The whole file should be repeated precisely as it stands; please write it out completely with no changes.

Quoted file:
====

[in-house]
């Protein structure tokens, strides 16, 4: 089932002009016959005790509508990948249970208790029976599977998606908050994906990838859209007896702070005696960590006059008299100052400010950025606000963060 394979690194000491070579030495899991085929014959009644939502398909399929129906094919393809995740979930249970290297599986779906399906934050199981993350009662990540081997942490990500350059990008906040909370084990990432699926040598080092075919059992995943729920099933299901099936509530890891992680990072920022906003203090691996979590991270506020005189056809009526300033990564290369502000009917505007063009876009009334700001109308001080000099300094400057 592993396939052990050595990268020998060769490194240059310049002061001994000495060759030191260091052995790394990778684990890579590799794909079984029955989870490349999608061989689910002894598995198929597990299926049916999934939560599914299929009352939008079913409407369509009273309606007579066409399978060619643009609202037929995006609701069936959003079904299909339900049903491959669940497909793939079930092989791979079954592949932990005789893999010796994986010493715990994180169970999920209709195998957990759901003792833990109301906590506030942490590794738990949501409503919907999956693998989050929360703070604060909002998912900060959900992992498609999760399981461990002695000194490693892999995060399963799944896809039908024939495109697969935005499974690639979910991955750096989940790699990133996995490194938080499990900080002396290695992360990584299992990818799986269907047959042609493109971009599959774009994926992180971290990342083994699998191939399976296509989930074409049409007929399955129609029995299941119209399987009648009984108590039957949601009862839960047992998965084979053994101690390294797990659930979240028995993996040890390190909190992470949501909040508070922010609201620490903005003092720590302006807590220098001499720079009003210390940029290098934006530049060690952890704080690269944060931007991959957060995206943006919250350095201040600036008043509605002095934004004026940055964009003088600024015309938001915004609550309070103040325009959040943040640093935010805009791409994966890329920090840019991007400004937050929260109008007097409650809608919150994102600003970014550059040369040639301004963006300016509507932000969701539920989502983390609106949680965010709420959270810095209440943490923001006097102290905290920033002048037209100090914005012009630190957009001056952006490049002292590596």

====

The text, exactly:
[in-house]
């Protein structure tokens, strides 16, 4: 089932002009016959005790509508990948249970208790029976599977998606908050994906990838859209007896702070005696960590006059008299100052400010950025606000963060 394979690194000491070579030495899991085929014959009644939502398909399929129906094919393809995740979930249970290297599986779906399906934050199981993350009662990540081997942490990500350059990008906040909370084990990432699926040598080092075919059992995943729920099933299901099936509530890891992680990072920022906003203090691996979590991270506020005189056809009526300033990564290369502000009917505007063009876009009334700001109308001080000099300094400057 592993396939052990050595990268020998060769490194240059310049002061001994000495060759030191260091052995790394990778684990890579590799794909079984029955989870490349999608061989689910002894598995198929597990299926049916999934939560599914299929009352939008079913409407369509009273309606007579066409399978060619643009609202037929995006609701069936959003079904299909339900049903491959669940497909793939079930092989791979079954592949932990005789893999010796994986010493715990994180169970999920209709195998957990759901003792833990109301906590506030942490590794738990949501409503919907999956693998989050929360703070604060909002998912900060959900992992498609999760399981461990002695000194490693892999995060399963799944896809039908024939495109697969935005499974690639979910991955750096989940790699990133996995490194938080499990900080002396290695992360990584299992990818799986269907047959042609493109971009599959774009994926992180971290990342083994699998191939399976296509989930074409049409007929399955129609029995299941119209399987009648009984108590039957949601009862839960047992998965084979053994101690390294797990659930979240028995993996040890390190909190992470949501909040508070922010609201620490903005003092720590302006807590220098001499720079009003210390940029290098934006530049060690952890704080690269944060931007991959957060995206943006919250350095201040600036008043509605002095934004004026940055964009003088600024015309938001915004609550309070103040325009959040943040640093935010805009791409994966890329920090840019991007400004937050929260109008007097409650809608919150994102600003970014550059040369040639301004963006300016509507932000969701539920989502983390609106949680965010709420959270810095209440943490923001006097102290905290920033002048037209100090914005012009630190957009001056952006490049002292590596």